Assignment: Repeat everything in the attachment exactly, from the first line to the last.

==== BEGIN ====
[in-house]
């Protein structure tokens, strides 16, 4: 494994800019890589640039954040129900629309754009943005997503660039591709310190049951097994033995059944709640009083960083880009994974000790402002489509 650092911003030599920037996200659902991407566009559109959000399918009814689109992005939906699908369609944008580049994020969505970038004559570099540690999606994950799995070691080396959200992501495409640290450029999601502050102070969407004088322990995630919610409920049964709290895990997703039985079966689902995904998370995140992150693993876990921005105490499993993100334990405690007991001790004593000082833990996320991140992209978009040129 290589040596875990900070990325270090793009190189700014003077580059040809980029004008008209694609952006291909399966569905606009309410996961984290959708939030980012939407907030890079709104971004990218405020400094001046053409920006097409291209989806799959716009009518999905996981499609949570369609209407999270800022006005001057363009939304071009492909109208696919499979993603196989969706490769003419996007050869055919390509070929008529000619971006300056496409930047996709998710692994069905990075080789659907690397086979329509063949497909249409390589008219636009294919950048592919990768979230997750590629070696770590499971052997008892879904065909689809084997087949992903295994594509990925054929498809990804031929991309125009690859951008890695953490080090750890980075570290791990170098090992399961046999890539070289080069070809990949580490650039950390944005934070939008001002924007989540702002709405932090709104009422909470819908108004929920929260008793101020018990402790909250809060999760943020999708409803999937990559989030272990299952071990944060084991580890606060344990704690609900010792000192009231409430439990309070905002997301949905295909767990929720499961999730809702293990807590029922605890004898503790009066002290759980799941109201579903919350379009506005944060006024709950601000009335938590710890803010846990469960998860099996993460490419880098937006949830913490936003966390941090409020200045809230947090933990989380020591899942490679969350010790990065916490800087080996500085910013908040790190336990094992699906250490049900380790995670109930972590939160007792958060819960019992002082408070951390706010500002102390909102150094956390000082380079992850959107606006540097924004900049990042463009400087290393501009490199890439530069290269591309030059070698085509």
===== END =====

[in-house]
């Protein structure tokens, strides 16, 4: 494994800019890589640039954040129900629309754009943005997503660039591709310190049951097994033995059944709640009083960083880009994974000790402002489509 650092911003030599920037996200659902991407566009559109959000399918009814689109992005939906699908369609944008580049994020969505970038004559570099540690999606994950799995070691080396959200992501495409640290450029999601502050102070969407004088322990995630919610409920049964709290895990997703039985079966689902995904998370995140992150693993876990921005105490499993993100334990405690007991001790004593000082833990996320991140992209978009040129 290589040596875990900070990325270090793009190189700014003077580059040809980029004008008209694609952006291909399966569905606009309410996961984290959708939030980012939407907030890079709104971004990218405020400094001046053409920006097409291209989806799959716009009518999905996981499609949570369609209407999270800022006005001057363009939304071009492909109208696919499979993603196989969706490769003419996007050869055919390509070929008529000619971006300056496409930047996709998710692994069905990075080789659907690397086979329509063949497909249409390589008219636009294919950048592919990768979230997750590629070696770590499971052997008892879904065909689809084997087949992903295994594509990925054929498809990804031929991309125009690859951008890695953490080090750890980075570290791990170098090992399961046999890539070289080069070809990949580490650039950390944005934070939008001002924007989540702002709405932090709104009422909470819908108004929920929260008793101020018990402790909250809060999760943020999708409803999937990559989030272990299952071990944060084991580890606060344990704690609900010792000192009231409430439990309070905002997301949905295909767990929720499961999730809702293990807590029922605890004898503790009066002290759980799941109201579903919350379009506005944060006024709950601000009335938590710890803010846990469960998860099996993460490419880098937006949830913490936003966390941090409020200045809230947090933990989380020591899942490679969350010790990065916490800087080996500085910013908040790190336990094992699906250490049900380790995670109930972590939160007792958060819960019992002082408070951390706010500002102390909102150094956390000082380079992850959107606006540097924004900049990042463009400087290393501009490199890439530069290269591309030059070698085509």